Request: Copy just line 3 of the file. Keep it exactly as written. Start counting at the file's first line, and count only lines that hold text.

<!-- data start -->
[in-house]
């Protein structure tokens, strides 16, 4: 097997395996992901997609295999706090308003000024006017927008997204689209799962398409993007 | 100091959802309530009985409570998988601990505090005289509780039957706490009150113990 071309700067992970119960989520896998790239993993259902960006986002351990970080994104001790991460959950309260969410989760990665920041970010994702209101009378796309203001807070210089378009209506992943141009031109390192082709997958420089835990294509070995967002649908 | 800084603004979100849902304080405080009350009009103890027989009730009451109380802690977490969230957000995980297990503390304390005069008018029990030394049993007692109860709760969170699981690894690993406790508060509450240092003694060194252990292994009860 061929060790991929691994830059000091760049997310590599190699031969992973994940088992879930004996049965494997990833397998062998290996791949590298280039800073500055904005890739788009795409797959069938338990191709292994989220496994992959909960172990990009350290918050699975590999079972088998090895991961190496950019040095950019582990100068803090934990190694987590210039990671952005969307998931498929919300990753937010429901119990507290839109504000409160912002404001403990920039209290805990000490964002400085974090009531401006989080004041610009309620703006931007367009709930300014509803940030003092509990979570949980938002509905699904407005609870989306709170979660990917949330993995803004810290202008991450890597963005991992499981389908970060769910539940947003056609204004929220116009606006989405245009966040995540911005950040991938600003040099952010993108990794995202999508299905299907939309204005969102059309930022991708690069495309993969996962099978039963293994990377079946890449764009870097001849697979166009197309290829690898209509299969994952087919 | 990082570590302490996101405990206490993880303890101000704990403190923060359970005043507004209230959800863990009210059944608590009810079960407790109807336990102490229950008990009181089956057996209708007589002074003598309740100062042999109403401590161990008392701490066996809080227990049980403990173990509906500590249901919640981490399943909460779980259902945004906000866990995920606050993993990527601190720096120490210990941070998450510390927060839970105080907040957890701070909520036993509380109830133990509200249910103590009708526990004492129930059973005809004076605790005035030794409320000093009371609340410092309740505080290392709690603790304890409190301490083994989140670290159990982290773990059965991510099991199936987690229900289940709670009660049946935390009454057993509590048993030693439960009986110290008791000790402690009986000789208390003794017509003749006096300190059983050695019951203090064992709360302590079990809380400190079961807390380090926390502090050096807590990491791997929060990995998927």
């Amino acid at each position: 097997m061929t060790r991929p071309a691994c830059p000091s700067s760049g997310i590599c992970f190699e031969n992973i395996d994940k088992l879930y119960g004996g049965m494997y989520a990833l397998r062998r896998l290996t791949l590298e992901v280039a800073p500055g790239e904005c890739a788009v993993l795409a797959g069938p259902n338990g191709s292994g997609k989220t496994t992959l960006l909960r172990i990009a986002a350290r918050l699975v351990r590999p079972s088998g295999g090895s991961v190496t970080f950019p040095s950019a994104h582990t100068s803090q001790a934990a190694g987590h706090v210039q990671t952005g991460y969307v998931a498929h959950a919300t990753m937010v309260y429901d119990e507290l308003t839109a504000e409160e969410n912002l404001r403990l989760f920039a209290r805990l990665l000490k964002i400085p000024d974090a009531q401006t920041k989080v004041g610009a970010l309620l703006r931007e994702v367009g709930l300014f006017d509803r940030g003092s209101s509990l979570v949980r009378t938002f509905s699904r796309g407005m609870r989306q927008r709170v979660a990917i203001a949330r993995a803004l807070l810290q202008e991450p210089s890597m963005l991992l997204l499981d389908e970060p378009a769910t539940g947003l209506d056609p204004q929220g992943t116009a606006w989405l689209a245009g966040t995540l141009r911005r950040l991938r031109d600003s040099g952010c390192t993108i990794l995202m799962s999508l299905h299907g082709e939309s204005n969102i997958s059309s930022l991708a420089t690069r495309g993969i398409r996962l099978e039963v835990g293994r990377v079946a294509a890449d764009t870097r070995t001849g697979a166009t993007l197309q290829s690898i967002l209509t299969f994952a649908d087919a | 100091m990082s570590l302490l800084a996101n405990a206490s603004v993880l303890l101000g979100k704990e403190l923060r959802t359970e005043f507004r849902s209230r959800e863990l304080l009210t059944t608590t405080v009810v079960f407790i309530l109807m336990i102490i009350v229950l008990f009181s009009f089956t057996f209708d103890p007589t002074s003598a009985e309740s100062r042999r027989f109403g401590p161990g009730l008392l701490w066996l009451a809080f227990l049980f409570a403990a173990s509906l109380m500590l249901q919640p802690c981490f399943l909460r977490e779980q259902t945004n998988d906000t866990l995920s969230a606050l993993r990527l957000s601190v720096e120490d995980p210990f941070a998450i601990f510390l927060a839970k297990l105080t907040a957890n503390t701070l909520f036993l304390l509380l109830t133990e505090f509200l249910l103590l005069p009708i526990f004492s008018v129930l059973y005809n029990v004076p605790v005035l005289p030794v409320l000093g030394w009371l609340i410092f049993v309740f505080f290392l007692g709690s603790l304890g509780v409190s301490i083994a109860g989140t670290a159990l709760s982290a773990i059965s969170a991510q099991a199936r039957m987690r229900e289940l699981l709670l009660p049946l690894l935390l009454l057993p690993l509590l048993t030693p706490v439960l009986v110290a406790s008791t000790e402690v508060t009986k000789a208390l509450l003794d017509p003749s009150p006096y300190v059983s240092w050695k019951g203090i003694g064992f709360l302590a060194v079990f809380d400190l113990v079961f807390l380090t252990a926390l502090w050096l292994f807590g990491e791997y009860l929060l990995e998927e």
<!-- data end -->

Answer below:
């Amino acid at each position: 097997m061929t060790r991929p071309a691994c830059p000091s700067s760049g997310i590599c992970f190699e031969n992973i395996d994940k088992l879930y119960g004996g049965m494997y989520a990833l397998r062998r896998l290996t791949l590298e992901v280039a800073p500055g790239e904005c890739a788009v993993l795409a797959g069938p259902n338990g191709s292994g997609k989220t496994t992959l960006l909960r172990i990009a986002a350290r918050l699975v351990r590999p079972s088998g295999g090895s991961v190496t970080f950019p040095s950019a994104h582990t100068s803090q001790a934990a190694g987590h706090v210039q990671t952005g991460y969307v998931a498929h959950a919300t990753m937010v309260y429901d119990e507290l308003t839109a504000e409160e969410n912002l404001r403990l989760f920039a209290r805990l990665l000490k964002i400085p000024d974090a009531q401006t920041k989080v004041g610009a970010l309620l703006r931007e994702v367009g709930l300014f006017d509803r940030g003092s209101s509990l979570v949980r009378t938002f509905s699904r796309g407005m609870r989306q927008r709170v979660a990917i203001a949330r993995a803004l807070l810290q202008e991450p210089s890597m963005l991992l997204l499981d389908e970060p378009a769910t539940g947003l209506d056609p204004q929220g992943t116009a606006w989405l689209a245009g966040t995540l141009r911005r950040l991938r031109d600003s040099g952010c390192t993108i990794l995202m799962s999508l299905h299907g082709e939309s204005n969102i997958s059309s930022l991708a420089t690069r495309g993969i398409r996962l099978e039963v835990g293994r990377v079946a294509a890449d764009t870097r070995t001849g697979a166009t993007l197309q290829s690898i967002l209509t299969f994952a649908d087919a | 100091m990082s570590l302490l800084a996101n405990a206490s603004v993880l303890l101000g979100k704990e403190l923060r959802t359970e005043f507004r849902s209230r959800e863990l304080l009210t059944t608590t405080v009810v079960f407790i309530l109807m336990i102490i009350v229950l008990f009181s009009f089956t057996f209708d103890p007589t002074s003598a009985e309740s100062r042999r027989f109403g401590p161990g009730l008392l701490w066996l009451a809080f227990l049980f409570a403990a173990s509906l109380m500590l249901q919640p802690c981490f399943l909460r977490e779980q259902t945004n998988d906000t866990l995920s969230a606050l993993r990527l957000s601190v720096e120490d995980p210990f941070a998450i601990f510390l927060a839970k297990l105080t907040a957890n503390t701070l909520f036993l304390l509380l109830t133990e505090f509200l249910l103590l005069p009708i526990f004492s008018v129930l059973y005809n029990v004076p605790v005035l005289p030794v409320l000093g030394w009371l609340i410092f049993v309740f505080f290392l007692g709690s603790l304890g509780v409190s301490i083994a109860g989140t670290a159990l709760s982290a773990i059965s969170a991510q099991a199936r039957m987690r229900e289940l699981l709670l009660p049946l690894l935390l009454l057993p690993l509590l048993t030693p706490v439960l009986v110290a406790s008791t000790e402690v508060t009986k000789a208390l509450l003794d017509p003749s009150p006096y300190v059983s240092w050695k019951g203090i003694g064992f709360l302590a060194v079990f809380d400190l113990v079961f807390l380090t252990a926390l502090w050096l292994f807590g990491e791997y009860l929060l990995e998927e």